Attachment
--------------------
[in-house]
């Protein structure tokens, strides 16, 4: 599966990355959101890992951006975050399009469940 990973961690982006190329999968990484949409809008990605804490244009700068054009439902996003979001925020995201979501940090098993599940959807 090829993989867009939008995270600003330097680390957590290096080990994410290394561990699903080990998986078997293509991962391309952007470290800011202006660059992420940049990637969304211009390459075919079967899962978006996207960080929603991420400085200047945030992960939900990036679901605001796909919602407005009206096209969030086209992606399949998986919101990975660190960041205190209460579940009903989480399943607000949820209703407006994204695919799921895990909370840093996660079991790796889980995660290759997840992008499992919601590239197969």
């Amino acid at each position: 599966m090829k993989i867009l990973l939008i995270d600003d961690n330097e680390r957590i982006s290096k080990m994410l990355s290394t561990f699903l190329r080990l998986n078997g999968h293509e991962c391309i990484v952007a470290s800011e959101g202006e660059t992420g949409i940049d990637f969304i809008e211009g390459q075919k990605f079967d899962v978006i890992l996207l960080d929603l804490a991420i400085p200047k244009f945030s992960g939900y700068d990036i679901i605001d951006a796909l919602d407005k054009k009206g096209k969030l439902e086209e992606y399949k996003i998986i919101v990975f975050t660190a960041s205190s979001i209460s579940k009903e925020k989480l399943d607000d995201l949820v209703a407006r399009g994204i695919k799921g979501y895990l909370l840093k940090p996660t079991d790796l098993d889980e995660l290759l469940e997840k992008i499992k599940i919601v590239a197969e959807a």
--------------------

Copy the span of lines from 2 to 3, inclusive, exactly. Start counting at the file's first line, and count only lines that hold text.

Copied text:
């Protein structure tokens, strides 16, 4: 599966990355959101890992951006975050399009469940 990973961690982006190329999968990484949409809008990605804490244009700068054009439902996003979001925020995201979501940090098993599940959807 090829993989867009939008995270600003330097680390957590290096080990994410290394561990699903080990998986078997293509991962391309952007470290800011202006660059992420940049990637969304211009390459075919079967899962978006996207960080929603991420400085200047945030992960939900990036679901605001796909919602407005009206096209969030086209992606399949998986919101990975660190960041205190209460579940009903989480399943607000949820209703407006994204695919799921895990909370840093996660079991790796889980995660290759997840992008499992919601590239197969």
């Amino acid at each position: 599966m090829k993989i867009l990973l939008i995270d600003d961690n330097e680390r957590i982006s290096k080990m994410l990355s290394t561990f699903l190329r080990l998986n078997g999968h293509e991962c391309i990484v952007a470290s800011e959101g202006e660059t992420g949409i940049d990637f969304i809008e211009g390459q075919k990605f079967d899962v978006i890992l996207l960080d929603l804490a991420i400085p200047k244009f945030s992960g939900y700068d990036i679901i605001d951006a796909l919602d407005k054009k009206g096209k969030l439902e086209e992606y399949k996003i998986i919101v990975f975050t660190a960041s205190s979001i209460s579940k009903e925020k989480l399943d607000d995201l949820v209703a407006r399009g994204i695919k799921g979501y895990l909370l840093k940090p996660t079991d790796l098993d889980e995660l290759l469940e997840k992008i499992k599940i919601v590239a197969e959807a």